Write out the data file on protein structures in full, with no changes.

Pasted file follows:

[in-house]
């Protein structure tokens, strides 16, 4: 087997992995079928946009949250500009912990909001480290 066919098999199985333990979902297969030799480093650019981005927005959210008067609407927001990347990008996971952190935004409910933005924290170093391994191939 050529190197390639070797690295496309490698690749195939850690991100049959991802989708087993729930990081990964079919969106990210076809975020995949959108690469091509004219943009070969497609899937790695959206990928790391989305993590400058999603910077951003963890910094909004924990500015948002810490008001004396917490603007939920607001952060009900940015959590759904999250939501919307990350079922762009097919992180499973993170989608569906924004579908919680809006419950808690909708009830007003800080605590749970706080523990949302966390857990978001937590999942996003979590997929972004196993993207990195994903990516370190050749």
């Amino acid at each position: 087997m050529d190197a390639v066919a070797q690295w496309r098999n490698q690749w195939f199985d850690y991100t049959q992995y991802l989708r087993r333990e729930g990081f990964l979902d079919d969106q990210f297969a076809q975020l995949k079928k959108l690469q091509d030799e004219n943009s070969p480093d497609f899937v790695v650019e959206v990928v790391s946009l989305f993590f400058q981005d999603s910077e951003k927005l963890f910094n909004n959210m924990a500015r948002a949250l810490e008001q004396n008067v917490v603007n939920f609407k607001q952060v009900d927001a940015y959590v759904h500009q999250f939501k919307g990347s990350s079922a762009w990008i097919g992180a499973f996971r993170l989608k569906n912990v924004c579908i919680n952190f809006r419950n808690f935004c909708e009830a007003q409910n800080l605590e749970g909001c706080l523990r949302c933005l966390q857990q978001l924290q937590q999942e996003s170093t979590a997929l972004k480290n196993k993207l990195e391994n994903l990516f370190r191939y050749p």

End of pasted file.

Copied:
[in-house]
């Protein structure tokens, strides 16, 4: 087997992995079928946009949250500009912990909001480290 066919098999199985333990979902297969030799480093650019981005927005959210008067609407927001990347990008996971952190935004409910933005924290170093391994191939 050529190197390639070797690295496309490698690749195939850690991100049959991802989708087993729930990081990964079919969106990210076809975020995949959108690469091509004219943009070969497609899937790695959206990928790391989305993590400058999603910077951003963890910094909004924990500015948002810490008001004396917490603007939920607001952060009900940015959590759904999250939501919307990350079922762009097919992180499973993170989608569906924004579908919680809006419950808690909708009830007003800080605590749970706080523990949302966390857990978001937590999942996003979590997929972004196993993207990195994903990516370190050749």
């Amino acid at each position: 087997m050529d190197a390639v066919a070797q690295w496309r098999n490698q690749w195939f199985d850690y991100t049959q992995y991802l989708r087993r333990e729930g990081f990964l979902d079919d969106q990210f297969a076809q975020l995949k079928k959108l690469q091509d030799e004219n943009s070969p480093d497609f899937v790695v650019e959206v990928v790391s946009l989305f993590f400058q981005d999603s910077e951003k927005l963890f910094n909004n959210m924990a500015r948002a949250l810490e008001q004396n008067v917490v603007n939920f609407k607001q952060v009900d927001a940015y959590v759904h500009q999250f939501k919307g990347s990350s079922a762009w990008i097919g992180a499973f996971r993170l989608k569906n912990v924004c579908i919680n952190f809006r419950n808690f935004c909708e009830a007003q409910n800080l605590e749970g909001c706080l523990r949302c933005l966390q857990q978001l924290q937590q999942e996003s170093t979590a997929l972004k480290n196993k993207l990195e391994n994903l990516f370190r191939y050749p």